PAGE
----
—Leviathan: I remember being cratered by Andrey Zvyagintsev’s film, its helpless and hopeless story of a family displaced and destroyed by a confluence of church and state corruption. The director’s self-seriousness serves the material (and its attendant Book of Job underscoring) better than it does his subsequent Loveless.
—Vertigo: Hitchcock’s essential document about the poisoning effect of desire, using the ‘good guy’ part of Jimmy Stewart’s star persona and warping it, twisting it into the possessive creator of the figure of the woman he thinks he knew (Kim Novak). One of the greatest ever supporting performances by Barbara Bel Geddes as Midge.
—Unrelated: A debut completely of a piece with the work following it, Joanna Hogg’s sun-soaked first film is a mid-life crisis movie in disguise, as Kathryn Worth’s Anna holidays with an old, distant friend, and spends most of her time in rapturous contentment with the young cohort, led by Oakley (Tom Hiddleston). Painful viewing. Pair it with Lucrecia Martel’s La Ciénaga.
—The Cow: Dariush Mehrjui’s newly restored film looks and sounds tremendous, the sharpness of its cast’s voices and the beauty of its stark, widescreen images hint to the richness of pre-revolutionary Iranian cinema.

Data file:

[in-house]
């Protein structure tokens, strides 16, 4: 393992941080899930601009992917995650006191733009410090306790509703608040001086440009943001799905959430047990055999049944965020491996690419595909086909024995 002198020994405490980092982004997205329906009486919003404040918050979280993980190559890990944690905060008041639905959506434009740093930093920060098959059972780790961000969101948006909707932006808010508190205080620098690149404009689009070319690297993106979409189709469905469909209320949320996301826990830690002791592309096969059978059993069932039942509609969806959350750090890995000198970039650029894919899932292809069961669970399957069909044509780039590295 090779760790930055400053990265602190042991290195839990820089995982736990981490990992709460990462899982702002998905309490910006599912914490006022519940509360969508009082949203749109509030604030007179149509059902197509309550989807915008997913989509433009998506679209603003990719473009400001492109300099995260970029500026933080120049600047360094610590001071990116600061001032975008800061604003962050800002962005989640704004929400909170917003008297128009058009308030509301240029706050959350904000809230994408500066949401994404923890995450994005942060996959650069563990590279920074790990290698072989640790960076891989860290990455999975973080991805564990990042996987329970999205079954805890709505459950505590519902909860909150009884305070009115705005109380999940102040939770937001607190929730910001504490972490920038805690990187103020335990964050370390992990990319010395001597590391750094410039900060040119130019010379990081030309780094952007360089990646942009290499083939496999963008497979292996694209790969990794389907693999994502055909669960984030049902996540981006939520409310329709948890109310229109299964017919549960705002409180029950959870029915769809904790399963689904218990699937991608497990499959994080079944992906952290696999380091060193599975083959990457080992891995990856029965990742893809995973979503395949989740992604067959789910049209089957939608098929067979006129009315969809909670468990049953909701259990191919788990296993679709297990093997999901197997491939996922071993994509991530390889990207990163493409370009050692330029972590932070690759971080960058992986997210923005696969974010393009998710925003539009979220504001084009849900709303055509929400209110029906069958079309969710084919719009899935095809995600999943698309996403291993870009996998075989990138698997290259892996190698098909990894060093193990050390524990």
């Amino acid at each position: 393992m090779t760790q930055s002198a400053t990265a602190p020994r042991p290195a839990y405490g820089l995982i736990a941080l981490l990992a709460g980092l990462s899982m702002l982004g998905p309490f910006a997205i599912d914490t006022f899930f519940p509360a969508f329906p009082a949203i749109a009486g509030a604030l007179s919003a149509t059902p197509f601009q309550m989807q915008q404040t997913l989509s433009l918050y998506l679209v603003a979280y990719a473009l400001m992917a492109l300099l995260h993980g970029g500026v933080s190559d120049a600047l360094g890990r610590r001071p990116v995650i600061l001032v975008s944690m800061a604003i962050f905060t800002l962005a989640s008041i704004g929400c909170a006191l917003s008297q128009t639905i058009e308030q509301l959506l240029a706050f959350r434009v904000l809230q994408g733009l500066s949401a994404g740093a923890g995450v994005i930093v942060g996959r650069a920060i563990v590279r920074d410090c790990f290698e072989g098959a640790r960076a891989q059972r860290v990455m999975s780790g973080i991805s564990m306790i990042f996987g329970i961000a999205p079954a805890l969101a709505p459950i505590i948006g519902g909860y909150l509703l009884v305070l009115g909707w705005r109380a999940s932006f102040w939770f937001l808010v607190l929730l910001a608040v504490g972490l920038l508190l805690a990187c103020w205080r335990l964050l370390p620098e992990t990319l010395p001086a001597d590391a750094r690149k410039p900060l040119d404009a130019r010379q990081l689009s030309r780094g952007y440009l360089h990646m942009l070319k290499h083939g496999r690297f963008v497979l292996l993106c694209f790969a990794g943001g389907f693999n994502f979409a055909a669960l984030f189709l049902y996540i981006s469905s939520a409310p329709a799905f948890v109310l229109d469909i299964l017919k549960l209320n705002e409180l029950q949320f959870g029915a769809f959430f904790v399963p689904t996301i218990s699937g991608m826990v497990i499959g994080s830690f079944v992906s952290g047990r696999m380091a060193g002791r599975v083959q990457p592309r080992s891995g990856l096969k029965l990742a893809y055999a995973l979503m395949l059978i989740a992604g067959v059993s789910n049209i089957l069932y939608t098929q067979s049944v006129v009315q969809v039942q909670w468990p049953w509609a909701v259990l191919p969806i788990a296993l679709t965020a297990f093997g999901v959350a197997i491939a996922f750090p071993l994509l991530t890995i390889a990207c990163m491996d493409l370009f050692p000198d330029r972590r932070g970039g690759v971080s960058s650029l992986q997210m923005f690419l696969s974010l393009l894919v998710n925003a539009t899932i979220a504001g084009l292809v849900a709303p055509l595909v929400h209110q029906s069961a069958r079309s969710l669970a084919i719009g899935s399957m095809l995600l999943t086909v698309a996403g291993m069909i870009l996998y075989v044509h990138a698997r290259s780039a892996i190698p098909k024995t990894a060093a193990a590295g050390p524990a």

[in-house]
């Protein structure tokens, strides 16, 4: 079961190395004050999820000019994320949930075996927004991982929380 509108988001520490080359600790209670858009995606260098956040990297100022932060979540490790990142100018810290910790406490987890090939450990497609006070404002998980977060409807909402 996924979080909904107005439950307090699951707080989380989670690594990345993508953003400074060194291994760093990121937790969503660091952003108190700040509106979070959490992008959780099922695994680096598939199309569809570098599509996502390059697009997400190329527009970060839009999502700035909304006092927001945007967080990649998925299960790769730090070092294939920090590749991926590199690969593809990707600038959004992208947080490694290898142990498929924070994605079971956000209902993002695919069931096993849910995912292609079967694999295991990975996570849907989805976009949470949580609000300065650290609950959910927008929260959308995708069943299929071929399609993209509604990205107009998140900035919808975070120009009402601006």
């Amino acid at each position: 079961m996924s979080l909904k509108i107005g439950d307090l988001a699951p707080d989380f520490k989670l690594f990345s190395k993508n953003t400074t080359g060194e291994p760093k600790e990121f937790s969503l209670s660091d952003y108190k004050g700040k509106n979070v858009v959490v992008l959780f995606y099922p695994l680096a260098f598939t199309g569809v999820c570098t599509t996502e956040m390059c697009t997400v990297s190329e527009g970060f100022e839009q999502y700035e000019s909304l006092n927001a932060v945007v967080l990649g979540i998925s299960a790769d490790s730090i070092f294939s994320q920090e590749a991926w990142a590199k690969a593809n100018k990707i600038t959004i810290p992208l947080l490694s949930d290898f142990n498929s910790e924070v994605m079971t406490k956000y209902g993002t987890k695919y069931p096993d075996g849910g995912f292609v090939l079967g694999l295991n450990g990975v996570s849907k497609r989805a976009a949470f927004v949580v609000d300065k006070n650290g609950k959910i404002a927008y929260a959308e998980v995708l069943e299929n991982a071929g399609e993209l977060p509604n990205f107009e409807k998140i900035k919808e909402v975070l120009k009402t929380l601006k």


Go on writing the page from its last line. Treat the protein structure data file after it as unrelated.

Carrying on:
—Pierrot le Fou: The excursion in the trees, as the camera dances along with Karina and Belmondo, is one of my favourite passages in Godard’s films. It’s always so satisfying.
—A Day in the Country: This ‘incomplete’ film raises the question as to whether any other film, ever, can lay claim to that description if this can’t. A 40-minute adaption of de Maupassant’s short story, it’s every one of life’s pleasures gathered in a reflection upon town vs country, realism vs impressionism, love vs convenient partnerships.
—Equinox Flower: Ozu’s first colour film, and it would seem as though he never worked without it. Radiantly beautiful study of a patriarch’s hypocrisy, and how a family unit deals with the father’s shortsightedness. It never leaves me.
—A Woman Under the Influence: Cassavetes’s 1974 feature contains the best performance of his filmography, and one of my favourites. Rowlands, as a woman whose mental health unspools, is heartbreaking and so lovable; and Falk’s husband, loving her uncontrollably, fails to marshal his life around her. I’m teary even thinking about it.
—The Headless Woman: Incidentally this would make some double-bill with the film above. Martel’s third feature is discomfiting cinema of the self: in framing and sound design, the director drops a viewer into something resembling Verónica’s consciousness, and it feels like concussion. Fragmentary and alarming.
—The Stuart Hall Project: John Akomfrah’s documentary, which matches the development of Stuart Hall’s intellectual career with the development of Miles Davis’s musical one, is a sore reminder that we need figures like Hall in public life—and becomes even sorer when we know there isn’t one.